By Brian Sodoma
Should we expect to dig deeper into our wallets if we want to eat healthy?
Fast food is often touted as budget-friendly, convenient and filling. These perceptions, based on old science, could make it hard to justify visiting the grocery store for healthy staples. And that’s not mentioning all that time you spend actually preparing the meal from the ingredients you’ve purchased. Time, after all, is money.
A parallel consensus appears to be questioning this thinking, though: Yes, those dollar menus may seem like they’re better for the budget today. But does the payment come later, in the form of chronic diseases like diabetes and heart disease, and in the costs related to managing those conditions?
A Health Promotions Perspective medical journal review of articles published between 1990 and 2014 found “further evidence warning us against the irreparable effects of fast food consumption on public health especially the increasing global burden of obesity and cardiovascular diseases.”
And a 2018 CDC report highlighted how chronic diseases cost the health care system $190 billion per year and $126 billion in lost job productivity.
Then too, there are ways to eat right and not break the bank – whether you choose to dine in or dine out.
What Some Think, What Food Experts Know
Some of that thinking about fast food’s being cheaper is the product of an old 2013 study published in the British Medical Journal (BMJ), which claimed that eating healthy costs about $1.50 a day more. That amounts to $550 per person per year, or an extra $2,000 annually for a family of four.
But those findings have seen challenges since their publication. A group of U.S. researchers, for example, in 2017, published in the Washington Post a report arguing that fast food isn’t always cheaper after all.
The researchers found that stereotypes about the high costs of healthy food are pervasive. The public tends to have an exaggerated sense of the range of foods in which healthy items are more expensive than less-healthy ones.
A non-expert view of how the world works – or “lay theory” – is what drives the thinking that healthy food is expensive, the researchers contend. “Across five studies,” they wrote, “we showed that even in food categories where there is no relation between price and health, the ‘healthy = expensive’ intuition affects how consumers make decisions about food.”
In other words, when it comes to the stereotype that healthy food takes more out of your wallet than other types of food do, the numbers don’t quite add up.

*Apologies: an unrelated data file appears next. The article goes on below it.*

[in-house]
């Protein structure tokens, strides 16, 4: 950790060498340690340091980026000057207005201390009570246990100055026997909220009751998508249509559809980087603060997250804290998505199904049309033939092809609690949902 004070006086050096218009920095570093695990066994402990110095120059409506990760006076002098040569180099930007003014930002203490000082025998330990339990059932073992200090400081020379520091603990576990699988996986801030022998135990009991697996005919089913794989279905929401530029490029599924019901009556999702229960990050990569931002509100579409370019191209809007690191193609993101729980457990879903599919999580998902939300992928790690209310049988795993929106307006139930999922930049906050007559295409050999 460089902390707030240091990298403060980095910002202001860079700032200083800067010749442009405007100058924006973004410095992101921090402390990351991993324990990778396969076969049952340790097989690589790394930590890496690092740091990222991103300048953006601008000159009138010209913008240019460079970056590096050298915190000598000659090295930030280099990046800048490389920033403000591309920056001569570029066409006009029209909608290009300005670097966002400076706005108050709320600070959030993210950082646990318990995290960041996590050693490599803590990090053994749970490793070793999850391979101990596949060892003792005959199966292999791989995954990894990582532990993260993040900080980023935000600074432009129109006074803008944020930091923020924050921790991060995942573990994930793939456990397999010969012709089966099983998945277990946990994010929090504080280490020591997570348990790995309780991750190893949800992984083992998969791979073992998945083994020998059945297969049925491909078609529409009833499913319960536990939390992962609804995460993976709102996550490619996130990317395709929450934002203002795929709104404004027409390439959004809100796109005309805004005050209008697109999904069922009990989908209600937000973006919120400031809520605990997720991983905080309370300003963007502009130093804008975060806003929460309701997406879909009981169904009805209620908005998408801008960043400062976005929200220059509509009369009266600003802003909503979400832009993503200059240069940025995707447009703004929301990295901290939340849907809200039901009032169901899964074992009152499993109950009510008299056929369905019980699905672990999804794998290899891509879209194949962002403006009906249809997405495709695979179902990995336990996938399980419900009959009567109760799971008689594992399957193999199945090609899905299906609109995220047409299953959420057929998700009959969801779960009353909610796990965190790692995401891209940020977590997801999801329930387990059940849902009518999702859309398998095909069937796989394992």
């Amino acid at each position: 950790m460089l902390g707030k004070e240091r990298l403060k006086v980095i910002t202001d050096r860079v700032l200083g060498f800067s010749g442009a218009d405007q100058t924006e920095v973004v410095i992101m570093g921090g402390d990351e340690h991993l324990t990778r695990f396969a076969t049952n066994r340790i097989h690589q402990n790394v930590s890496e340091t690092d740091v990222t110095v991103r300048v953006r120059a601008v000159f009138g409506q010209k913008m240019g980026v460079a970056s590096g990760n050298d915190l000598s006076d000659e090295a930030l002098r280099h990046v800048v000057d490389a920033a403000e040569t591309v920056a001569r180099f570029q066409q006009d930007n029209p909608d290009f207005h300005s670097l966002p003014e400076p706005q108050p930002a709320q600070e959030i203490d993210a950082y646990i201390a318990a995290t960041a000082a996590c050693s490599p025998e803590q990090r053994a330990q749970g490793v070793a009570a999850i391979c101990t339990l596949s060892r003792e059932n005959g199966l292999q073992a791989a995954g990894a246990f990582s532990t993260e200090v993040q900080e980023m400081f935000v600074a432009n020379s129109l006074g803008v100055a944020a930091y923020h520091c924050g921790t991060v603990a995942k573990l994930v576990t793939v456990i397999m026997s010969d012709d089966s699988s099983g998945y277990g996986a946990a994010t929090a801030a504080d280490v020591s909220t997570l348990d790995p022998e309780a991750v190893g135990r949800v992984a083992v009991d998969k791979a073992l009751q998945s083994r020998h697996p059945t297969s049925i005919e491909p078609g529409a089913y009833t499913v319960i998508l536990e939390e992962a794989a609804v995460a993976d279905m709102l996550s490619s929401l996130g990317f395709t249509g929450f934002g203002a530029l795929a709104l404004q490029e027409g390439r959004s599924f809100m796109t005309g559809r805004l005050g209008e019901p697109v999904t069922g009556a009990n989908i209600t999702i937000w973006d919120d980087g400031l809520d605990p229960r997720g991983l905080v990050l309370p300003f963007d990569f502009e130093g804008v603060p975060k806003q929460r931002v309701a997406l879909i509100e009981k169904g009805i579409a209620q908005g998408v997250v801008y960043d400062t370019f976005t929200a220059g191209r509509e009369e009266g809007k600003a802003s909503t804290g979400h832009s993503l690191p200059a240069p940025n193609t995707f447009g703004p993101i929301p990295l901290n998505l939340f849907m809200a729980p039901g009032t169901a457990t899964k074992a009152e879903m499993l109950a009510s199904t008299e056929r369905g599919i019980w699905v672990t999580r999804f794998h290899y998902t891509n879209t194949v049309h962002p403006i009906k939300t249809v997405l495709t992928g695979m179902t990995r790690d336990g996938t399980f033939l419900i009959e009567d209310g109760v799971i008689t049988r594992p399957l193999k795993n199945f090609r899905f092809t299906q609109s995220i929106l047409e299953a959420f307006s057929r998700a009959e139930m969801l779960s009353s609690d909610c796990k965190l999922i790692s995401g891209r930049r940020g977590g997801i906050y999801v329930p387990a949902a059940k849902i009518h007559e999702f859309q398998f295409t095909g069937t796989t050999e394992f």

A 2017 University of Washington report even argues that cooking at home is less expensive and healthier than eating out.
The Benefits Of Eating In
Eating in is still the best way to eat healthy and save money. And eating in involves careful meal planning that takes into account nutritional targets and ingredient prices.
Buying unprocessed foods is one strategy you can take, says Adda Bjarnadottir, a Healthline contributor with a Master’s Degree in Nutrition from University of Iceland.
“Some foods are way cheaper in less processed form. For example, a block of cheese is cheaper than shredded cheese and canned beans are cheaper than refried ones,” she wrote in a Healthline report in June 2017. “Whole grains, like brown rice and oats, are also cheaper per serving than most processed cereals. The less processed foods are also often sold in larger quantities, and yield more servings per package.”
She recommends that when you do find healthy foods you enjoy on sale, stock up. And replace meat proteins with other proteins from time to time.
“Try having one or two days per week where you use other protein sources, such as legumes, hemp seeds, eggs or canned fish,” she added. “These are all very inexpensive, nutritious and easy to prepare. Most of them also have a long shelf life and are therefore less likely to spoil quickly.”
Ultimately, like anything else worth doing, eating well while minimizing your food spending will require a bit of effort, including doing research. But it’s a lot easier to do these days, in an era when fast casual choices abound, fast-food restaurants have shown signs of getting on board the healthy-eating train, and almost all big grocery stores stock organic items. America might not eliminate its diet-related health problems tomorrow, but at least in this respect, we’re on the right path.
Brian Sodoma is a journalist who covers business, health and food. He lives in Arizona.